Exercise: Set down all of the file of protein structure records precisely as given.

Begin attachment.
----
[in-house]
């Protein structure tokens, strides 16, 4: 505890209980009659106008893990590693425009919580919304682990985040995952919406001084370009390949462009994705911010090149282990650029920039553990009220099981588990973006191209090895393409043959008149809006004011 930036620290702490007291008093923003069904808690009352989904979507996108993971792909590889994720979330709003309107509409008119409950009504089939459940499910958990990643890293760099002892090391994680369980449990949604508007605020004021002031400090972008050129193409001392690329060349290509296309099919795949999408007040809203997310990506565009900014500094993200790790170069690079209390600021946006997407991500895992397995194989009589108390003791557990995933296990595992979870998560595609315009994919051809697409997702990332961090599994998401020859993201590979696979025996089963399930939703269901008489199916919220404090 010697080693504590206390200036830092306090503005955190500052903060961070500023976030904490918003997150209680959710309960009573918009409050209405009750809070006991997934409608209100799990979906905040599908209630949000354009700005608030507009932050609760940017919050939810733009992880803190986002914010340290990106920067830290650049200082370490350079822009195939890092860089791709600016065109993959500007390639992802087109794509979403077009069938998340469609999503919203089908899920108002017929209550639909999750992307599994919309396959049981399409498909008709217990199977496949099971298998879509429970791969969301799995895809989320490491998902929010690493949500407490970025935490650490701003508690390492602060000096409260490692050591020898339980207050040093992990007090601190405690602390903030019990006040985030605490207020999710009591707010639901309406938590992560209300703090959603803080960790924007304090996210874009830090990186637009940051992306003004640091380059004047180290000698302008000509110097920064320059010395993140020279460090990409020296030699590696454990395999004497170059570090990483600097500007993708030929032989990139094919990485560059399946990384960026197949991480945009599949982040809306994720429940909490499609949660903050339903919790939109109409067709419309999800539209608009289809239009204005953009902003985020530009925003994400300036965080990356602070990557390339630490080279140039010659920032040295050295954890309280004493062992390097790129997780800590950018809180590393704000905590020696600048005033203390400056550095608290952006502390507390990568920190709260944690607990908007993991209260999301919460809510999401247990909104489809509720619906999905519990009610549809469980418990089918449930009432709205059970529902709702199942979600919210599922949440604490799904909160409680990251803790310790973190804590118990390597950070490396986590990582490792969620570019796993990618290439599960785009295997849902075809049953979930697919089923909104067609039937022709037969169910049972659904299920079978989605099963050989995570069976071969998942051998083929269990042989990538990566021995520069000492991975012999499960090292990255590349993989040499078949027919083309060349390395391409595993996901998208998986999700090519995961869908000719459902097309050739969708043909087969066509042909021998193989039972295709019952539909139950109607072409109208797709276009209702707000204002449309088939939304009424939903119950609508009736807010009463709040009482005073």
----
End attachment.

[in-house]
């Protein structure tokens, strides 16, 4: 505890209980009659106008893990590693425009919580919304682990985040995952919406001084370009390949462009994705911010090149282990650029920039553990009220099981588990973006191209090895393409043959008149809006004011 930036620290702490007291008093923003069904808690009352989904979507996108993971792909590889994720979330709003309107509409008119409950009504089939459940499910958990990643890293760099002892090391994680369980449990949604508007605020004021002031400090972008050129193409001392690329060349290509296309099919795949999408007040809203997310990506565009900014500094993200790790170069690079209390600021946006997407991500895992397995194989009589108390003791557990995933296990595992979870998560595609315009994919051809697409997702990332961090599994998401020859993201590979696979025996089963399930939703269901008489199916919220404090 010697080693504590206390200036830092306090503005955190500052903060961070500023976030904490918003997150209680959710309960009573918009409050209405009750809070006991997934409608209100799990979906905040599908209630949000354009700005608030507009932050609760940017919050939810733009992880803190986002914010340290990106920067830290650049200082370490350079822009195939890092860089791709600016065109993959500007390639992802087109794509979403077009069938998340469609999503919203089908899920108002017929209550639909999750992307599994919309396959049981399409498909008709217990199977496949099971298998879509429970791969969301799995895809989320490491998902929010690493949500407490970025935490650490701003508690390492602060000096409260490692050591020898339980207050040093992990007090601190405690602390903030019990006040985030605490207020999710009591707010639901309406938590992560209300703090959603803080960790924007304090996210874009830090990186637009940051992306003004640091380059004047180290000698302008000509110097920064320059010395993140020279460090990409020296030699590696454990395999004497170059570090990483600097500007993708030929032989990139094919990485560059399946990384960026197949991480945009599949982040809306994720429940909490499609949660903050339903919790939109109409067709419309999800539209608009289809239009204005953009902003985020530009925003994400300036965080990356602070990557390339630490080279140039010659920032040295050295954890309280004493062992390097790129997780800590950018809180590393704000905590020696600048005033203390400056550095608290952006502390507390990568920190709260944690607990908007993991209260999301919460809510999401247990909104489809509720619906999905519990009610549809469980418990089918449930009432709205059970529902709702199942979600919210599922949440604490799904909160409680990251803790310790973190804590118990390597950070490396986590990582490792969620570019796993990618290439599960785009295997849902075809049953979930697919089923909104067609039937022709037969169910049972659904299920079978989605099963050989995570069976071969998942051998083929269990042989990538990566021995520069000492991975012999499960090292990255590349993989040499078949027919083309060349390395391409595993996901998208998986999700090519995961869908000719459902097309050739969708043909087969066509042909021998193989039972295709019952539909139950109607072409109208797709276009209702707000204002449309088939939304009424939903119950609508009736807010009463709040009482005073």